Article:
The story of Palasa now speaking by artistic language

Located right beyond Llogora pass, where you can enjoy the stunning view from East to West, Palasa rises with beauty that fascinates and leaves you speechless. The crystalline Ionian waters that coast Palasa are easily merged to white stones with knife-like rocks that touch the deep blue of the sea and carry endless stories and mysteries.

The splendor of the white stones, characteristic of Palasa’s area significantly elevates its history, dating back thousands of years before Christ..

Once a thriving port of commerce, Palasa became the destination of Roman Emperor Julius Caesar, who in battle against his adversary Pompey in the year 48 BC, anchored ships and landed his legion at Akrokeraune, on the coast of Palasa (called at that time Paleste). This civil war that swept through the Roman Empire was a war not only about the individual fate of Julius Caesar and Pompey as the main protagonists, but at the same time decisive for the fate of the Empire and determination of its government.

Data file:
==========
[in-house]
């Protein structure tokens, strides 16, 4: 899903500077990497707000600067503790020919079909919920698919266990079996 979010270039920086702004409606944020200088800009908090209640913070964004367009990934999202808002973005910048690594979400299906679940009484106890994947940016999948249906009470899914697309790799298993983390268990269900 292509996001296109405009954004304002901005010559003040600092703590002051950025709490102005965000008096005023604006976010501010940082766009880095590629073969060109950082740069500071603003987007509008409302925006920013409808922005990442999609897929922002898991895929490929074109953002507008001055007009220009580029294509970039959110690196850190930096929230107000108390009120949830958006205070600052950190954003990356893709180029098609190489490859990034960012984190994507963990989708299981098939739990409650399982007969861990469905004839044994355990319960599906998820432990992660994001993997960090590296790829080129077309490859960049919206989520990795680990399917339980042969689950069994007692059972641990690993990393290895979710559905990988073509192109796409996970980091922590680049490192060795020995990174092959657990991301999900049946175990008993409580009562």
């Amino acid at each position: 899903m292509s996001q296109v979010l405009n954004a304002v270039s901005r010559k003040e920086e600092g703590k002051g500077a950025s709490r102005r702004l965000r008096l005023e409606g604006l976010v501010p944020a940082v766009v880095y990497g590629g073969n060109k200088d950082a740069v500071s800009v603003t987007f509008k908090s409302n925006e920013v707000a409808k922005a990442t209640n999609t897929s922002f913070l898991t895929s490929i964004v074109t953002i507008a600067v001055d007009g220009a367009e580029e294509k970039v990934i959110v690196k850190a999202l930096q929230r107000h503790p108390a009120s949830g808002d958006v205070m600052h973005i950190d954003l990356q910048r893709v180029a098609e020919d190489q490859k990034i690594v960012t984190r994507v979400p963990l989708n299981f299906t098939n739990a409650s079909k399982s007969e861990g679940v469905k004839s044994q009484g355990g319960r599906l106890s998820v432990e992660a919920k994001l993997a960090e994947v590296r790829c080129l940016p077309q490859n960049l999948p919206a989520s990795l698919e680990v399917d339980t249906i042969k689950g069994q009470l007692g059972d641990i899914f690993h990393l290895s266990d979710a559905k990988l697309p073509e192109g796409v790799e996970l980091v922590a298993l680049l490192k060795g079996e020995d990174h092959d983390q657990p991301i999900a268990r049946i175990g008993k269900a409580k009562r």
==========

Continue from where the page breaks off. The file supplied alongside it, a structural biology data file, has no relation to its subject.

The story of Julius Caesar does not simply lie within the confines of popular legend and tradition, but historians bring us evidences of Julius Caesar himself in his diary as well as by some authors of antiquity in publications such as Caesar's "De bello Civili", Apian's "Bella Civilia" and Lukan's "Pharsalia", which describe in more detail this adventure.

Bringing to attention this fragment of history, Caesar's and his army’s road has recently become accessible and a tourist destination for all nature and history enthusiasts. This itinerary is now called "On Caesar's Trail" and connects the Llogora National Park with the Nature Monument, the Palace of Delta of the Palace.

 

In order to preserve the ancient history of this area and also to be known by all visitors, a great 4 meter breadth sculpture has been erected at Green Coast Resort & Residences, made by renowned artists. This work of art is precisely where Caesar's journey is thought to have begun – where now lies the promenade of Green Coast, by the magical Ionian Sea. The coin-shaped sculpture with the icon of Julius Caesar is made of stainless steel to withstand coastal weather conditions. Although recently located on the Green Coast, this work of art is best promoting the historical facts of the Palace and is turning into a tourist attraction for all who rest or visit this locality.